Upgrading Catalysts: lower refinery temperatures and pressures?

Catalysts matter for refinery energy and CO2 intensity, as is shown in this data-file: It tabulates temperature and pressure conditions, disclosed for different refinery units, based on over 50 patents from leading energy Majors.

The average refinery process takes place at 450C. But variability is high. Hence our data-file explains the variations as a function of the different catalyst compositions, being pioneered by the different companies.

Combining all the best-in-class new catalysts in the datafile, we think the average refinery could save 5kg/bbl of CO2 intensity: across hydrocracking, FCCs, steam cracking, coking, dewaxing, hydrotreating, alkylation and reforming.

US Refining: energy and CO2 intensity

This data-file tabulates the energy intensity and resultant CO2 intensity of the US refining industry, source by source, year by year, back to 1986.

Emissions of refining a barrel of crude in the US have fallen at a 0.5% CAGR over the past c30-years, from 36kg/boe in 1986 to 31kg/boe in 2018.

US refineries are increasingly fueled by natural gas and merchant steam, while own use of oil, coal and oil products have been phased out.

Carbon Capture Costs at Refineries?

This model calculates the costs of post-combustion carbon capture at a world-scale refinery, using today’s commercially available CCS technologies. The aim is to see whether the process could be economically competitive, as oil refineries emit c1bn tons of CO2 per annum.

Carbon capture costs vary unit-by-unit, as a function of the unit’s size and the CO2-concentration in its flue gas. Hence we estimate that c10-20% of refinery emissions can be eliminated for $XX/ton, the “middle 50%” will cost c$XX-XX/ton, while the final 20% will cost $XX-XX/ton. Calculations can be flexed in the model, using alternative input assumptions.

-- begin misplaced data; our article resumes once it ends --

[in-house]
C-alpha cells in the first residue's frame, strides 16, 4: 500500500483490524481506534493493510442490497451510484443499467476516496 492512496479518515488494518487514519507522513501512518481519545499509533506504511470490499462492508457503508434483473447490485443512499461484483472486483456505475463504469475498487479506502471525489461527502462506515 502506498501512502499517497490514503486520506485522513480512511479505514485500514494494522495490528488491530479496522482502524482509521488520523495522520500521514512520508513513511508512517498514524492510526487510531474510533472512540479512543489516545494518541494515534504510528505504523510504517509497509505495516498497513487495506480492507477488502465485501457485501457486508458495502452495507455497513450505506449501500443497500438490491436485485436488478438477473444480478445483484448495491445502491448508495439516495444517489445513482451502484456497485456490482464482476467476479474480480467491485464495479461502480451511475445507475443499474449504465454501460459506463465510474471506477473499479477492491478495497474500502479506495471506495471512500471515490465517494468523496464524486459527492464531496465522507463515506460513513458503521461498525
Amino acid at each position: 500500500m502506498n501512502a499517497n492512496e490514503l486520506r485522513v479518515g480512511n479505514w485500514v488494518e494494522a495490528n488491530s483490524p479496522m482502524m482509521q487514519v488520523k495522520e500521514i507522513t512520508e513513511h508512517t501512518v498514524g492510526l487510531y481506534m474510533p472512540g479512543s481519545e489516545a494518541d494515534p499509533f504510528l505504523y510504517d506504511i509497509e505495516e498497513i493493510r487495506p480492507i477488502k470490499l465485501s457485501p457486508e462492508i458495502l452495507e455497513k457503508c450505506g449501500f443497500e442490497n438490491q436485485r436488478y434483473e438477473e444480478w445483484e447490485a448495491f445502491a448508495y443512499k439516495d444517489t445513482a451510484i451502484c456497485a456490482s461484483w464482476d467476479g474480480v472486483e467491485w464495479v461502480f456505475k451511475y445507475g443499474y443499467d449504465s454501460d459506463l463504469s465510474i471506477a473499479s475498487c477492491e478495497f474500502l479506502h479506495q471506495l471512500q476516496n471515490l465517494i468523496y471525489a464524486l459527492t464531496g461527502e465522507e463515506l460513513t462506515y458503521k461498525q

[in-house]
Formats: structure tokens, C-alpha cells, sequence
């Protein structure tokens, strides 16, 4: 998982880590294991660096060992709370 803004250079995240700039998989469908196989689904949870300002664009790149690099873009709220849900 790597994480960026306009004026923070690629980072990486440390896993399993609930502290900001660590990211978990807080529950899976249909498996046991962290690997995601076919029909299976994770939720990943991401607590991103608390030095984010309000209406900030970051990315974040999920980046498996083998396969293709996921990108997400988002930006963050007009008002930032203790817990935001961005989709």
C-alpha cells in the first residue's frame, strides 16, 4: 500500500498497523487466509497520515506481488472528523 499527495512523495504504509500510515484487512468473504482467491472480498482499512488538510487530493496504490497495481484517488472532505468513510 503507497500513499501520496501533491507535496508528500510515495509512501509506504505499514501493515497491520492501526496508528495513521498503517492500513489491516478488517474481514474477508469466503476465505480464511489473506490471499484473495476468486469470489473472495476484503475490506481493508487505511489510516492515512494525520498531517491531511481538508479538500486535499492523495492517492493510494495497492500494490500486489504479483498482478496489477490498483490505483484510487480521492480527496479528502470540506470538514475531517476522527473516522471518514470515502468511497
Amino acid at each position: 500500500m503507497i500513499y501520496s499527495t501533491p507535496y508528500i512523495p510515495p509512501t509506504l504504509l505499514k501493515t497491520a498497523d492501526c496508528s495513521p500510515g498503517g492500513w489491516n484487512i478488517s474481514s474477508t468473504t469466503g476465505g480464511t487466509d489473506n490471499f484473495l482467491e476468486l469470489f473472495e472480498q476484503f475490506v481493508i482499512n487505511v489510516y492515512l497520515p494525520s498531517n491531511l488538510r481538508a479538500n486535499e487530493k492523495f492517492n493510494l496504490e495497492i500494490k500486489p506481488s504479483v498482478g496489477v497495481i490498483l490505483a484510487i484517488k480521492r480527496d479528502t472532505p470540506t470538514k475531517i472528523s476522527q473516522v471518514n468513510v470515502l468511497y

Our estimates are informed by an excellent technical paper from Shell, which is also summarised.

Overview of Downstream Catalyst Companies

This data-file tabulates details of the c35 companies commercialising catalysts for the refining industry.  Improved catalysts are aimed at better yields, efficiencies and energy intensities. This is the leading route we can find to lower refining sector CO2 emissions.

In particular, we find five early-stage companies are aiming to commercialise next-generation refining catalysts.

We also quantify which Majors have recently filed the most patents to improve downstream catalysts.

If you would like us to expand the data-file, or provide further details on any specific companies, then please let us know…

Shipping in batteries: the economics?

What if it were possible to displace diesel from high-cost, high-carbon “island” electricity grids, by charging up large batteries with gas- and renewable power, then shipping the batteries?

This model assesses the relative economics and relative CO2 emissions of such a possibility. The model is sensitive to oil prices, battery prices, hurdle rates and alternative power prices.

Economics should improve as battery prices fall. But costs are already competitive for several island grids, while CO2 intensity can be halved. Our numbers have been informed by disclosures from Gridspan Energy, a leading company in this space.